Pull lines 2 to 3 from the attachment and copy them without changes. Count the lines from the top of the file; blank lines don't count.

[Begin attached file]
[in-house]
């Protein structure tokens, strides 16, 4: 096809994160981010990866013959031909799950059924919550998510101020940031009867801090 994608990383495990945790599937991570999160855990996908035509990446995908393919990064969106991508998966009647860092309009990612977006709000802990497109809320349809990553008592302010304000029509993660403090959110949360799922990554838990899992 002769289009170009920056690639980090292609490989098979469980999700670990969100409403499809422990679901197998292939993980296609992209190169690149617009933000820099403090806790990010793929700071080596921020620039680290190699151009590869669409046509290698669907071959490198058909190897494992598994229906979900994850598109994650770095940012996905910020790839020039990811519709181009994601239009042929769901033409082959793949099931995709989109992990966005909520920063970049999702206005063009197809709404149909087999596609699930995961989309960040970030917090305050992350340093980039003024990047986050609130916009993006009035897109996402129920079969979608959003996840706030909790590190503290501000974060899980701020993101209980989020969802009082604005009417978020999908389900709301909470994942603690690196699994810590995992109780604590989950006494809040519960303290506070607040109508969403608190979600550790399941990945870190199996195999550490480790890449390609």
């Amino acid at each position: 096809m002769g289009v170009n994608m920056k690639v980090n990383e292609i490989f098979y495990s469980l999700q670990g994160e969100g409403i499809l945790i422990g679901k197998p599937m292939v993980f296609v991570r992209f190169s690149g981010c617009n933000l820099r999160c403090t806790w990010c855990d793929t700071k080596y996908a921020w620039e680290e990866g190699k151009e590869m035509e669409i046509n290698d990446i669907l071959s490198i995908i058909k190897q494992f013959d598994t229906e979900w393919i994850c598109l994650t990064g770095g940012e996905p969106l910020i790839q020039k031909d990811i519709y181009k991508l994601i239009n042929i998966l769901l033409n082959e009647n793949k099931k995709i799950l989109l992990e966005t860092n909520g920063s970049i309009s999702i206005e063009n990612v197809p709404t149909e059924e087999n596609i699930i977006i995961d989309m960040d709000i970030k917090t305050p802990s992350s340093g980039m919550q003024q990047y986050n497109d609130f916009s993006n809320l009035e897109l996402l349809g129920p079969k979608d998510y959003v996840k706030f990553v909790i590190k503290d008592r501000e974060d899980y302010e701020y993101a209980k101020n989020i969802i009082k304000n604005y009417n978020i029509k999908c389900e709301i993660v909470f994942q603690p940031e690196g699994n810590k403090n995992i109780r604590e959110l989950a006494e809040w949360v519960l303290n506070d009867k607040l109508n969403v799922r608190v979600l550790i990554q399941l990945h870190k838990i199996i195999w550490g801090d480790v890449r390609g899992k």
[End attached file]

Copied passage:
């Protein structure tokens, strides 16, 4: 096809994160981010990866013959031909799950059924919550998510101020940031009867801090 994608990383495990945790599937991570999160855990996908035509990446995908393919990064969106991508998966009647860092309009990612977006709000802990497109809320349809990553008592302010304000029509993660403090959110949360799922990554838990899992 002769289009170009920056690639980090292609490989098979469980999700670990969100409403499809422990679901197998292939993980296609992209190169690149617009933000820099403090806790990010793929700071080596921020620039680290190699151009590869669409046509290698669907071959490198058909190897494992598994229906979900994850598109994650770095940012996905910020790839020039990811519709181009994601239009042929769901033409082959793949099931995709989109992990966005909520920063970049999702206005063009197809709404149909087999596609699930995961989309960040970030917090305050992350340093980039003024990047986050609130916009993006009035897109996402129920079969979608959003996840706030909790590190503290501000974060899980701020993101209980989020969802009082604005009417978020999908389900709301909470994942603690690196699994810590995992109780604590989950006494809040519960303290506070607040109508969403608190979600550790399941990945870190199996195999550490480790890449390609």
């Amino acid at each position: 096809m002769g289009v170009n994608m920056k690639v980090n990383e292609i490989f098979y495990s469980l999700q670990g994160e969100g409403i499809l945790i422990g679901k197998p599937m292939v993980f296609v991570r992209f190169s690149g981010c617009n933000l820099r999160c403090t806790w990010c855990d793929t700071k080596y996908a921020w620039e680290e990866g190699k151009e590869m035509e669409i046509n290698d990446i669907l071959s490198i995908i058909k190897q494992f013959d598994t229906e979900w393919i994850c598109l994650t990064g770095g940012e996905p969106l910020i790839q020039k031909d990811i519709y181009k991508l994601i239009n042929i998966l769901l033409n082959e009647n793949k099931k995709i799950l989109l992990e966005t860092n909520g920063s970049i309009s999702i206005e063009n990612v197809p709404t149909e059924e087999n596609i699930i977006i995961d989309m960040d709000i970030k917090t305050p802990s992350s340093g980039m919550q003024q990047y986050n497109d609130f916009s993006n809320l009035e897109l996402l349809g129920p079969k979608d998510y959003v996840k706030f990553v909790i590190k503290d008592r501000e974060d899980y302010e701020y993101a209980k101020n989020i969802i009082k304000n604005y009417n978020i029509k999908c389900e709301i993660v909470f994942q603690p940031e690196g699994n810590k403090n995992i109780r604590e959110l989950a006494e809040w949360v519960l303290n506070d009867k607040l109508n969403v799922r608190v979600l550790i990554q399941l990945h870190k838990i199996i195999w550490g801090d480790v890449r390609g899992k």